There was a time when the word “cowboy” evoked respect, even envy. In ranching circles it was an honorable label that had to be earned. One proved himself worthy of it through character, deed, and skill. Many a wannabe ranch hand—like me—never acquired it. Yet regrettably, in recent times “cowboy” has come to denote rashness, a shoot-from-the-hip readiness to use force without regard to consequences—in short, a total reversal of the word’s original and true meaning.
Though instances of this negative usage have been around for some time, they have increased dramatically over the past seven years, especially in a political context. While this is not the fault of George W. Bush, it has coincided with his time as president. Whether you like the man or not, you cannot deny that his image has taken a beating lately. I am here neither to condone nor to protest that beating. What concerns me is the collateral damage to the word “cowboy.”
From the beginning of his first term, Bush was referred to as a cowboy, but before September 11, the word was used primarily because he came from Texas, wore boots, vacationed on a ranch, and according to some critics, affected a certain swagger. After September 11, the invasions of Afghanistan and Iraq, and Bush’s comment that he wanted Osama bin Laden “dead or alive,” calling the president a cowboy took on other shades of meaning. Soon, critics of his foreign policy began to speak of “cowboy diplomacy,” a phrase first used in 1983 by Betty Friedan to describe Ronald Reagan’s invasion of Grenada. By the time this year’s presidential campaign rolled around, Hillary Clinton was regularly lambasting Bush for being a “cowboy.” The word had officially become a political epithet.
Will this usage fade when Bush leaves office? It’s unlikely. During this campaign season, it has routinely been employed as effective shorthand, suggesting that it may be here to stay. The use of the word in a derogatory sense goes beyond Bush. Late last year, Nebraska senator Chuck Hagel used it against Clinton herself. Criticizing her for rejecting calls for direct talks with Iran over its nuclear program, Hagel said she and others were talking “like cowboys, with the lowest common denominator being ‘I can be tougher than you, I’ll go to war before you.’” Similarly, when asked in May about Clinton’s aggressive stance toward Iran, Barack Obama remarked that “we’re shifting from the sort of cowboy diplomacy . . . that we’ve seen out of George Bush.”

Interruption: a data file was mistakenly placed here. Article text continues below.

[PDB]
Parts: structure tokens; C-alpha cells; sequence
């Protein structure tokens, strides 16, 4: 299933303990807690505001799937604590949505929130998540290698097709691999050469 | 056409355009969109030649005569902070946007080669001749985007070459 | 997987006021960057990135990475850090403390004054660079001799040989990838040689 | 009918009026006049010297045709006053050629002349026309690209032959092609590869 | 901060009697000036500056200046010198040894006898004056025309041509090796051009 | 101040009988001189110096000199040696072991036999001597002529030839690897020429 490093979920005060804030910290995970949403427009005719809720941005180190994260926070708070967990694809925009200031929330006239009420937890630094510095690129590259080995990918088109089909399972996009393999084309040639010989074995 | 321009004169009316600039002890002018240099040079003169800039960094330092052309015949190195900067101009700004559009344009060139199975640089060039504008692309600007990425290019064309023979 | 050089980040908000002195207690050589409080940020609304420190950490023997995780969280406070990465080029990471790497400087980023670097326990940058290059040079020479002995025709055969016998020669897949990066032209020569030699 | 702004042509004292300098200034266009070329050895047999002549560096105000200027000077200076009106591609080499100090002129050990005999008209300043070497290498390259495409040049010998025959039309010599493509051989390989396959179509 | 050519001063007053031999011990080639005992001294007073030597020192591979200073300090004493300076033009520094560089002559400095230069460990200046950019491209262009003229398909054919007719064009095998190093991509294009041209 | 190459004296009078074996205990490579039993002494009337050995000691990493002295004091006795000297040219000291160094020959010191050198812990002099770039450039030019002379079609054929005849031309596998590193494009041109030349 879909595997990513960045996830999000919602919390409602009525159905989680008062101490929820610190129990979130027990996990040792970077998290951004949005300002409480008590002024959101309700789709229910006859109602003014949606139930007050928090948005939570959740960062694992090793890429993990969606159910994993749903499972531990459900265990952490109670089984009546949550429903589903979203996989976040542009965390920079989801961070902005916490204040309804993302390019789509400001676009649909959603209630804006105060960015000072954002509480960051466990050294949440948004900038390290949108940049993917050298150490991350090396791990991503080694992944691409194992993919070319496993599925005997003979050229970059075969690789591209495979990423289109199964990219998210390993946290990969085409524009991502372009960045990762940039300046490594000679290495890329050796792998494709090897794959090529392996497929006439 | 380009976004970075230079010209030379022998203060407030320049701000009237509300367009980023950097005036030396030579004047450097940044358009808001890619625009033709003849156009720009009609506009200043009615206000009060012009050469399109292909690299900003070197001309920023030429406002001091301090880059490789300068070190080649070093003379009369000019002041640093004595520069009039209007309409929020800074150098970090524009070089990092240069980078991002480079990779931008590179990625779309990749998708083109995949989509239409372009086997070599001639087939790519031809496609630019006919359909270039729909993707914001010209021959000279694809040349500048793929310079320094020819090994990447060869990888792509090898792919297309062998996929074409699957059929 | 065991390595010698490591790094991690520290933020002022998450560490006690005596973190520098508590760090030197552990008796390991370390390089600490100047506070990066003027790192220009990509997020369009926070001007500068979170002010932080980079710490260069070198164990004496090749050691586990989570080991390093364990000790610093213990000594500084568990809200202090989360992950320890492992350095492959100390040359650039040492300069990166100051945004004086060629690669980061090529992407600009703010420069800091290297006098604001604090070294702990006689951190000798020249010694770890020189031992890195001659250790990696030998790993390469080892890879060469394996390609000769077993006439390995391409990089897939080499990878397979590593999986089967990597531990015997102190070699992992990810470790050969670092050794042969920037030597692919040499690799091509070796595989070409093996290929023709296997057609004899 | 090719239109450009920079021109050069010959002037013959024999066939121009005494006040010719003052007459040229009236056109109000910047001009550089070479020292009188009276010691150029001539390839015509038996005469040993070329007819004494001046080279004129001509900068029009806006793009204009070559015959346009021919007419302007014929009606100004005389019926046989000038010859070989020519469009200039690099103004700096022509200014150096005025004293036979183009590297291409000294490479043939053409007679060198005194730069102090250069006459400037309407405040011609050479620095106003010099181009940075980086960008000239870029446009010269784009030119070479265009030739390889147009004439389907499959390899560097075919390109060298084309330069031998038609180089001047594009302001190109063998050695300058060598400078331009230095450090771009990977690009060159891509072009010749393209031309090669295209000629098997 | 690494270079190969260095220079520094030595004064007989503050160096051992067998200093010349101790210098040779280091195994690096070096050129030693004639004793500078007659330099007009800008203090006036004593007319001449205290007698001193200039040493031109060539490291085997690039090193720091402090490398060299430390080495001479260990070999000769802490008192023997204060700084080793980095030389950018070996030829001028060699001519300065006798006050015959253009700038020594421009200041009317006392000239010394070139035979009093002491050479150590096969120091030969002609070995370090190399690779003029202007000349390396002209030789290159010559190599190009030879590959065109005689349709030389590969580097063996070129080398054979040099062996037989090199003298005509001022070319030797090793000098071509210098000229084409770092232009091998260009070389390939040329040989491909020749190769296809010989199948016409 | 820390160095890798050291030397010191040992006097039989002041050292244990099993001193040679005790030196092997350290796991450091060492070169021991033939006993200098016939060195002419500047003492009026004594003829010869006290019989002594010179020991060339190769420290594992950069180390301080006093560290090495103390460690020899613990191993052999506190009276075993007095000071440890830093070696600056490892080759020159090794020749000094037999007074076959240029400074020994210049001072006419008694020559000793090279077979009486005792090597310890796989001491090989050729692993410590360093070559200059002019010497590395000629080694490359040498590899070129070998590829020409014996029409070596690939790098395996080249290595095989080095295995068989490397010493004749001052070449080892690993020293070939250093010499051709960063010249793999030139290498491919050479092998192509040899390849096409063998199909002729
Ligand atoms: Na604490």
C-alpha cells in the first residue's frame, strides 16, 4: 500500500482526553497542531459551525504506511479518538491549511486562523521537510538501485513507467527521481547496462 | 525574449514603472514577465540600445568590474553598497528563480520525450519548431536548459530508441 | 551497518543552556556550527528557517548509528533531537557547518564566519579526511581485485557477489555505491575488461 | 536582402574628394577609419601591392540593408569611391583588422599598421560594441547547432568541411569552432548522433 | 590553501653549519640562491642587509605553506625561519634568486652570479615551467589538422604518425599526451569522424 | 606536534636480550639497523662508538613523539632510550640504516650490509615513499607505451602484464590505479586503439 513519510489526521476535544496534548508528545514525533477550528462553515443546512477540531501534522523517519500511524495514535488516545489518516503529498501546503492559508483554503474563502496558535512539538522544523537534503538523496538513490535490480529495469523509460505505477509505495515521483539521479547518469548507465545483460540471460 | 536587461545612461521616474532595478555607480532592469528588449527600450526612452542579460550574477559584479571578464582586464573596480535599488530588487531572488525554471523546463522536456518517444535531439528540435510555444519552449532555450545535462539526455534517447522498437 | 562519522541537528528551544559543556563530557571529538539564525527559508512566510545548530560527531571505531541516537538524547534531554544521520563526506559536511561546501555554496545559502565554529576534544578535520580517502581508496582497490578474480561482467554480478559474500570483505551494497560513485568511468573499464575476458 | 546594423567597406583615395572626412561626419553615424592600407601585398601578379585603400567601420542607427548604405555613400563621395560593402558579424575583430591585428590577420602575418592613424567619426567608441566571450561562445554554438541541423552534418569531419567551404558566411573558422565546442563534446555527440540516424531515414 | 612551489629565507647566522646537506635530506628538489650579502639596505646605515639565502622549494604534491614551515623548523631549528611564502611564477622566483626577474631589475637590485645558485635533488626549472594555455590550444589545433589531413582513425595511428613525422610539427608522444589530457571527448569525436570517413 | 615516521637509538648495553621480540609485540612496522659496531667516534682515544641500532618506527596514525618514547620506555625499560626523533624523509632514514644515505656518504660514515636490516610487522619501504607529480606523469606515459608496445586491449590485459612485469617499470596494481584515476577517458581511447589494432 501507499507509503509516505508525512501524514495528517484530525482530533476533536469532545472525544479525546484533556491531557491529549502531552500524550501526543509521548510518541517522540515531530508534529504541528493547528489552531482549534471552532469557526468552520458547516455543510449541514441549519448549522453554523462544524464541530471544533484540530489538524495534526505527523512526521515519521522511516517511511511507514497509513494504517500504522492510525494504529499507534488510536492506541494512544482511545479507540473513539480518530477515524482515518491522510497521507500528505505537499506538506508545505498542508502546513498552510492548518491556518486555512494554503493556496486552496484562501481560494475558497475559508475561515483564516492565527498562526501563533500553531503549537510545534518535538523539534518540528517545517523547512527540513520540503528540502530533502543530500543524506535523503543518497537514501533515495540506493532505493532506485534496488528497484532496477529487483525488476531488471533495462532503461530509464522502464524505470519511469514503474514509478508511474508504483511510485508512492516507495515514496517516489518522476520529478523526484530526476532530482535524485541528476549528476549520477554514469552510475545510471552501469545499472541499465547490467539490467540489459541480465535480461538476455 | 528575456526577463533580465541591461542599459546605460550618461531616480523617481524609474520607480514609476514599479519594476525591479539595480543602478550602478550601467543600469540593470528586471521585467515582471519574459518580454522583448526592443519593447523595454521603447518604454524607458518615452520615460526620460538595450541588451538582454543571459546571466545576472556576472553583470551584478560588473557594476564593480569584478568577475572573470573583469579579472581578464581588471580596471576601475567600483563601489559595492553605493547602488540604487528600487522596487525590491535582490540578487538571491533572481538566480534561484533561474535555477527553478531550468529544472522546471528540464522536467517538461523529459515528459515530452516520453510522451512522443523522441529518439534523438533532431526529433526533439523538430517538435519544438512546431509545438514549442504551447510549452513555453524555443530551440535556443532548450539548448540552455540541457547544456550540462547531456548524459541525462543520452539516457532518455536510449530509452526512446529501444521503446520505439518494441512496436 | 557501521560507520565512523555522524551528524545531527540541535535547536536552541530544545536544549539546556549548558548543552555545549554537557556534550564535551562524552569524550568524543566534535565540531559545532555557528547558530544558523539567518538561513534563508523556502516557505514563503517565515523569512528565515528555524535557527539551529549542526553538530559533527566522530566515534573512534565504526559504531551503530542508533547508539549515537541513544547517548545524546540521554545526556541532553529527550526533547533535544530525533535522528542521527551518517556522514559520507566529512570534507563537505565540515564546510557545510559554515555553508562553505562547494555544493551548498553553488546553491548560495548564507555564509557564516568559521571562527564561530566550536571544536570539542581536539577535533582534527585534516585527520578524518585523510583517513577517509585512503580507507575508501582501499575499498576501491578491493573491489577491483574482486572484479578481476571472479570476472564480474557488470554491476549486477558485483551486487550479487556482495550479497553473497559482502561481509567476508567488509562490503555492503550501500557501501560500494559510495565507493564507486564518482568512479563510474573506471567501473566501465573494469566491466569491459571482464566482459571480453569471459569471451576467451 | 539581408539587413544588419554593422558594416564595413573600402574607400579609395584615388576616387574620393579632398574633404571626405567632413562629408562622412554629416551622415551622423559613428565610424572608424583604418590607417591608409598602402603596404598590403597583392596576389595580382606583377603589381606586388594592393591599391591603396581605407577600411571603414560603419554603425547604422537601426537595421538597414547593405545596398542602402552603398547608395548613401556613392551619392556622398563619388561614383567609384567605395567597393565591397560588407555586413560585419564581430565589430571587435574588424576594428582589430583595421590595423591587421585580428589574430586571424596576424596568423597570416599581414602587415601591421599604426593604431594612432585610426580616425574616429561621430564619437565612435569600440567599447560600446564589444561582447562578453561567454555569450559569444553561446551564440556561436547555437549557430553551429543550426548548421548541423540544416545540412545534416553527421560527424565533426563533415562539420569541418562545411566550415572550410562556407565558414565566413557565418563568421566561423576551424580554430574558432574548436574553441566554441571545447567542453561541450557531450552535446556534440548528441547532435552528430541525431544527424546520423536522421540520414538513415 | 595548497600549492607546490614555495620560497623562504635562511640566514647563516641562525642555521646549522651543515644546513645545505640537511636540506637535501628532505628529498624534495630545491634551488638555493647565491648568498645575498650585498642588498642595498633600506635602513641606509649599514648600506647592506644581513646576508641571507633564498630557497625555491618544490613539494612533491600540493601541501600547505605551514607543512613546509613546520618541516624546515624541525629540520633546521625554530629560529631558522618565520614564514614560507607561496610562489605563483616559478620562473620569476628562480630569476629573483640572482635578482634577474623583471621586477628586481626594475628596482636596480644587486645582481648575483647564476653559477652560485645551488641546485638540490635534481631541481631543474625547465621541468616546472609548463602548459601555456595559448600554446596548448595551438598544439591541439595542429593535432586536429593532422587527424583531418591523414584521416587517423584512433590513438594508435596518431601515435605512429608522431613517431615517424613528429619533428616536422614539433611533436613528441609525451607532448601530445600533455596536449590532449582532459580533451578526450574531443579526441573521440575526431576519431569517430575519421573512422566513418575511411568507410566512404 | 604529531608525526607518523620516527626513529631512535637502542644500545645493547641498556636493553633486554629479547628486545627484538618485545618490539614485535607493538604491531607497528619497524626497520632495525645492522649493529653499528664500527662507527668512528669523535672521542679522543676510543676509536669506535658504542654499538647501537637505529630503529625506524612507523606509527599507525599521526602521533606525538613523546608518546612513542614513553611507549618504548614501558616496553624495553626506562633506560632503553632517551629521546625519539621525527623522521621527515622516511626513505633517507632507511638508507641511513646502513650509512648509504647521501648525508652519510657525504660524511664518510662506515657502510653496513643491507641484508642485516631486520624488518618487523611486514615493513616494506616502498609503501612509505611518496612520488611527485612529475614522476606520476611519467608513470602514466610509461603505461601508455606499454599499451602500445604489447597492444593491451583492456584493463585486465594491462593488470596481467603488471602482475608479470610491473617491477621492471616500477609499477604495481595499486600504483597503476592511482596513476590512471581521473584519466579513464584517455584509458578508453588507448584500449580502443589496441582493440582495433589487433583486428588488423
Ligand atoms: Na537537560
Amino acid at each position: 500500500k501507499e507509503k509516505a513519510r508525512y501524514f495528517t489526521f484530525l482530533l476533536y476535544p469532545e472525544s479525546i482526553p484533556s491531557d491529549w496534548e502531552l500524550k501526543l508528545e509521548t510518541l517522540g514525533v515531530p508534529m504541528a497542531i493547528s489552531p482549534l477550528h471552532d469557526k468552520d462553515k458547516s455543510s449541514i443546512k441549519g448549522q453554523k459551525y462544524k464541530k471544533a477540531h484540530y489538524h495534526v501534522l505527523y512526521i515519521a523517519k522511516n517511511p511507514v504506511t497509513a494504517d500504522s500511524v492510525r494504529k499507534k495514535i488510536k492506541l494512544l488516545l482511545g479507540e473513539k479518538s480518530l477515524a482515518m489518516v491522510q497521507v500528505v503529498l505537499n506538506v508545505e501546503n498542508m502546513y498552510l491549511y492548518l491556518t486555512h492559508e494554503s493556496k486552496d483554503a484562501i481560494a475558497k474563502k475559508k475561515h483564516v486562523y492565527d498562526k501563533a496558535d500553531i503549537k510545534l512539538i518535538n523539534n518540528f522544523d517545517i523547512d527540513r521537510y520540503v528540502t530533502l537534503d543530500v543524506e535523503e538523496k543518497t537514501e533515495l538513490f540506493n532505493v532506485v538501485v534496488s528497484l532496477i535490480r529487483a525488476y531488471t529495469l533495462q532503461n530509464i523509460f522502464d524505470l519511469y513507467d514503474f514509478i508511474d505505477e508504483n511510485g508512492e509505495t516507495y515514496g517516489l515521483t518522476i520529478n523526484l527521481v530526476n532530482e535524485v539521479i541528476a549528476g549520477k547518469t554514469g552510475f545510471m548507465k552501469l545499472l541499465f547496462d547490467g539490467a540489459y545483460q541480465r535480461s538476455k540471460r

“Cowboy” no longer refers to a specific person or line of work but a style or way of doing things. It is now as much an adjective as it is a noun, as in this usage by Time correspondent Charles Krauthammer: “America is heartily disdained by its coddled and controlled European cousins for its cowboy capitalism.” Krauthammer was making the argument that a freewheeling economy is what has made our country strong, but the usage still would have seemed odd to a working ranch hand.
The real cowboy has somehow been lost in all the reckless rhetoric that uses his name in vain. It may be too late to save his reputation from the sneers of the pundits and politicians, but let us at least try to present some of the truth about who he is and what he does.
To begin with, he is a working man, having much in common with millions employed in other occupations, but different in the specifics of his profession. As writer John Erickson has observed, the cowboy is defined by the work he does. That work has to do with domestic animals, specifically cattle, though a good hand with horses and sheep may also qualify for the title.
To call a man a cowboy tells you what he does for a living, but it does not tell you about him as a person. He may be gentle, or he may be rough. He may have a college degree, or he may have trouble reading a newspaper. He may be in church every Sunday, or he may spend the Sabbath getting past a hangover. A cowboy is an individual—tall, short, thin, heavy, loud, quiet, or none of the above.
His job developed out of the vaquero tradition that migrated north from Mexico in the early 1700’s. Working methods and tools of the trade evolved from those favored by Mexican herders on horseback. In South Texas today, the terms “cowboy” and “vaquero” are often used interchangeably, though the true vaquero is Hispanic. In the mountain states of the West, the word is “buckaroo,” an Anglo corruption of “vaquero.”
But cowboying is no regular profession, like bricklaying or accounting. The cowboy is an integral part of the American myth, a symbol of self-reliance and rugged individualism, a descendant of Sir Walter Scott’s knights of old. Of course, this image of a wild but selfless defender of righteousness and justice is just as inaccurate as more-negative depictions. It began with penny-dreadful pulp magazines of the late 1800’s and was augmented by Hollywood western action films, beginning with The Great Train Robbery (1903) and continuing through the spaghetti western invasion of the sixties and seventies. In most of these he tended to be seven feet tall and quick on the trigger.
By contrast, the first western novel widely accepted as literature, Owen Wister’s The Virginian (1904), depicted the cowboy as quiet and contemplative, slow to take action and regretful about it afterward. A boisterous group in town for a spree immediately settles down upon learning that they are disturbing a sick woman. The hero meets the villain in the street only when honor leaves him no other option. Wister’s cowboy lived by an unwritten but widely accepted code of conduct that, in general, has guided real cowboys through the generations.
I grew up in a cowboy world. My father, Buck Kelton, was foreman of the large McElroy Ranch, in Crane and Upton counties. He never went to the movies, and